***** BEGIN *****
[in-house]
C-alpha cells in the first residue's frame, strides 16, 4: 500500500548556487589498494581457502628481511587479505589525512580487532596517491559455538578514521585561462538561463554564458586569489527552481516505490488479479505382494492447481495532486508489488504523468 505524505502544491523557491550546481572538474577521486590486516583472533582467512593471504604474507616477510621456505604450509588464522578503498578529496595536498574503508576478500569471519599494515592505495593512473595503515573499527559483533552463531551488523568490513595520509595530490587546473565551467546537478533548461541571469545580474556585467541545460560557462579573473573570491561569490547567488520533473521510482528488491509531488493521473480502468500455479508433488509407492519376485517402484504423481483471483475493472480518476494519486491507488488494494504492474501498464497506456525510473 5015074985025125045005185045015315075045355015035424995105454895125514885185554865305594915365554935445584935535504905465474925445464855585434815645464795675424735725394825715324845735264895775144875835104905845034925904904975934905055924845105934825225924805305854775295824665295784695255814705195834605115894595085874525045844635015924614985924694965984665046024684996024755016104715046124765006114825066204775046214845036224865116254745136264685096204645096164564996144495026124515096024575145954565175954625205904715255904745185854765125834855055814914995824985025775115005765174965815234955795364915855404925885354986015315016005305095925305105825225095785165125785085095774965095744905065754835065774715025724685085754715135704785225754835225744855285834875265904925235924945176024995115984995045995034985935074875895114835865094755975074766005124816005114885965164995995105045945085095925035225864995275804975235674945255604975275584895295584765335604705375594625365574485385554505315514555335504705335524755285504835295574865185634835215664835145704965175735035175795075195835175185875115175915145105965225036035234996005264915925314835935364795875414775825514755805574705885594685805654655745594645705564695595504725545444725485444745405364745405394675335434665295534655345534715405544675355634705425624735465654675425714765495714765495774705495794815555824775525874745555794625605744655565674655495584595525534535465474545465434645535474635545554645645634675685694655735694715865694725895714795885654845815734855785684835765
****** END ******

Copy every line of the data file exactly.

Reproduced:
[in-house]
C-alpha cells in the first residue's frame, strides 16, 4: 500500500548556487589498494581457502628481511587479505589525512580487532596517491559455538578514521585561462538561463554564458586569489527552481516505490488479479505382494492447481495532486508489488504523468 505524505502544491523557491550546481572538474577521486590486516583472533582467512593471504604474507616477510621456505604450509588464522578503498578529496595536498574503508576478500569471519599494515592505495593512473595503515573499527559483533552463531551488523568490513595520509595530490587546473565551467546537478533548461541571469545580474556585467541545460560557462579573473573570491561569490547567488520533473521510482528488491509531488493521473480502468500455479508433488509407492519376485517402484504423481483471483475493472480518476494519486491507488488494494504492474501498464497506456525510473 5015074985025125045005185045015315075045355015035424995105454895125514885185554865305594915365554935445584935535504905465474925445464855585434815645464795675424735725394825715324845735264895775144875835104905845034925904904975934905055924845105934825225924805305854775295824665295784695255814705195834605115894595085874525045844635015924614985924694965984665046024684996024755016104715046124765006114825066204775046214845036224865116254745136264685096204645096164564996144495026124515096024575145954565175954625205904715255904745185854765125834855055814914995824985025775115005765174965815234955795364915855404925885354986015315016005305095925305105825225095785165125785085095774965095744905065754835065774715025724685085754715135704785225754835225744855285834875265904925235924945176024995115984995045995034985935074875895114835865094755975074766005124816005114885965164995995105045945085095925035225864995275804975235674945255604975275584895295584765335604705375594625365574485385554505315514555335504705335524755285504835295574865185634835215664835145704965175735035175795075195835175185875115175915145105965225036035234996005264915925314835935364795875414775825514755805574705885594685805654655745594645705564695595504725545444725485444745405364745405394675335434665295534655345534715405544675355634705425624735465654675425714765495714765495774705495794815555824775525874745555794625605744655565674655495584595525534535465474545465434645535474635545554645645634675685694655735694715865694725895714795885654845815734855785684835765